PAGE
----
8

Berkshire Hathaway reports record net loss of $49.75 billion in the first quarter

Berkshire Hathaway reporting a record net loss of $49.75 billion in the first quarter. The losses stem from investments in common stocks, including four major airlines — American, Delta, Southwest, and United — which have plummeted due to steep declines in travel during the pandemic. Berkshire went on to sell its shares in all four companies. CEO Warren Buffett considers the company's operating profit, which actually rose during the quarter, to be a better performance measure, however. He also said he is optimistic the U.S. economy will bounce back in the aftermath of the pandemic, but added that while "you can bet on America" investors should "be careful on how you bet."

9

Coronavirus leads to violent threats in Oklahoma, altercation at Massachusetts ICE detention center

Stillwater, Oklahoma, has had to amend an emergency proclamation requiring face coverings for entry into stores and restaurants during the coronavirus pandemic. Just hours after the order went into effect last week, store employees reported receiving verbal abuse and being threatened with physical violence in their attempts to enforce the rule, while Stillwater City Manager Norman McNickle said there has been one threat of violence using a firearm. The city subsequently pulled back the emergency order, but is still encouraging people to wear coverings. Meanwhile, at an Immigration and Customs Enforcement detention center in Massachusetts, federal immigration detainees and officers were involved in an altercation after 10 detainees reportedly refused to undergo COVID-19 testing. The incident ended with three detainees being sent to a hospital and $25,000 in damage to the center.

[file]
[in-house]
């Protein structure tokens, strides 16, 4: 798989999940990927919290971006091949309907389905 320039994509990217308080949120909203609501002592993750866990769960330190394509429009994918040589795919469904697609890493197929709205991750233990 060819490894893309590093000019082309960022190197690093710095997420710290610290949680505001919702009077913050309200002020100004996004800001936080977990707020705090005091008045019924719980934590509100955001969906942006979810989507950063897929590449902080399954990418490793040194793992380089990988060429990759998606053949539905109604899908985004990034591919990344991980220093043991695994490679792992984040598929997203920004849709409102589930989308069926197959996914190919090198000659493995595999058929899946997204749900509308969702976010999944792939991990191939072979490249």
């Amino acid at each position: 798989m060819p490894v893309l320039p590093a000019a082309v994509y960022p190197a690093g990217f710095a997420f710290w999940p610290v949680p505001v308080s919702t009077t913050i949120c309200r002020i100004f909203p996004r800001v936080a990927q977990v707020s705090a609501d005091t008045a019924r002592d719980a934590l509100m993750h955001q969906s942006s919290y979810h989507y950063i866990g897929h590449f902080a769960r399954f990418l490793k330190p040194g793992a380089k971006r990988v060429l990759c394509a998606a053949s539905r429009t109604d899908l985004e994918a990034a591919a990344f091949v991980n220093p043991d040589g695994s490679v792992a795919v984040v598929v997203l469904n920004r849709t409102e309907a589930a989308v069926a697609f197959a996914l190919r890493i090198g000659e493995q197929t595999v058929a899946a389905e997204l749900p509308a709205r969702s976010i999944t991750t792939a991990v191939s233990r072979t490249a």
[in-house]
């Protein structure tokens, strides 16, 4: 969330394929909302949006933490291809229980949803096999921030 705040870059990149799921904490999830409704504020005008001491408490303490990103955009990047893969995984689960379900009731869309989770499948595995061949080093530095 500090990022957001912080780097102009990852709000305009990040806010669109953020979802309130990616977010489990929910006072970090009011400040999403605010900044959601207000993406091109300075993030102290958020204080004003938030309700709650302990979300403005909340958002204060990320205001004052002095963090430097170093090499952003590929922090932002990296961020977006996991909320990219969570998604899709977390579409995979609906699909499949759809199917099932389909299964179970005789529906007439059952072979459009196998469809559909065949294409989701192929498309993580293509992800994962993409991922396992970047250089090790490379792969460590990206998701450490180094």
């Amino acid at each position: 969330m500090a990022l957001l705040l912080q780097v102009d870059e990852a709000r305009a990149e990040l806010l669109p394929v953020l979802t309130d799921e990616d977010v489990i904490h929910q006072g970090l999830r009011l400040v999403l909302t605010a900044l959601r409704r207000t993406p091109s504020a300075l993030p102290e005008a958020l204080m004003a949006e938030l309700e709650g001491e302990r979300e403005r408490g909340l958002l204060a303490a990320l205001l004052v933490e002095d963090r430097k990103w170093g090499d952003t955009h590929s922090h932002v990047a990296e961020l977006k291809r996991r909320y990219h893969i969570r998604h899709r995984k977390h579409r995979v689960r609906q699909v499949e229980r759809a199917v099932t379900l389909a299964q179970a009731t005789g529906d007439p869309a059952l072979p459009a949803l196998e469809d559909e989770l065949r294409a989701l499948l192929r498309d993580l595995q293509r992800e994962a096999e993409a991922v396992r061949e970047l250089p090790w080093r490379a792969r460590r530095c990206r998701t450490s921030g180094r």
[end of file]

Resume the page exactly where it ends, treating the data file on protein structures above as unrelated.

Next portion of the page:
10

Invasive Asian giant hornet threatens U.S. bee population

Researchers in Washington state are determined to track down colonies of invasive Asian giant hornets, which are believed to have arrived in the United States from across the Pacific Ocean for the first time. The Asian giant hornet, which is about the size of a human thumb, is the largest hornet in the world and repeated stings can prove fatal for humans, although the species most at risk from its presence is the European honeybee, which has no natural defenses against the larger insect. Scientists believe there is still time to prevent a full-force invasion since the new population is likely small, but quick action is necessary to protect the country's bee population from devastation.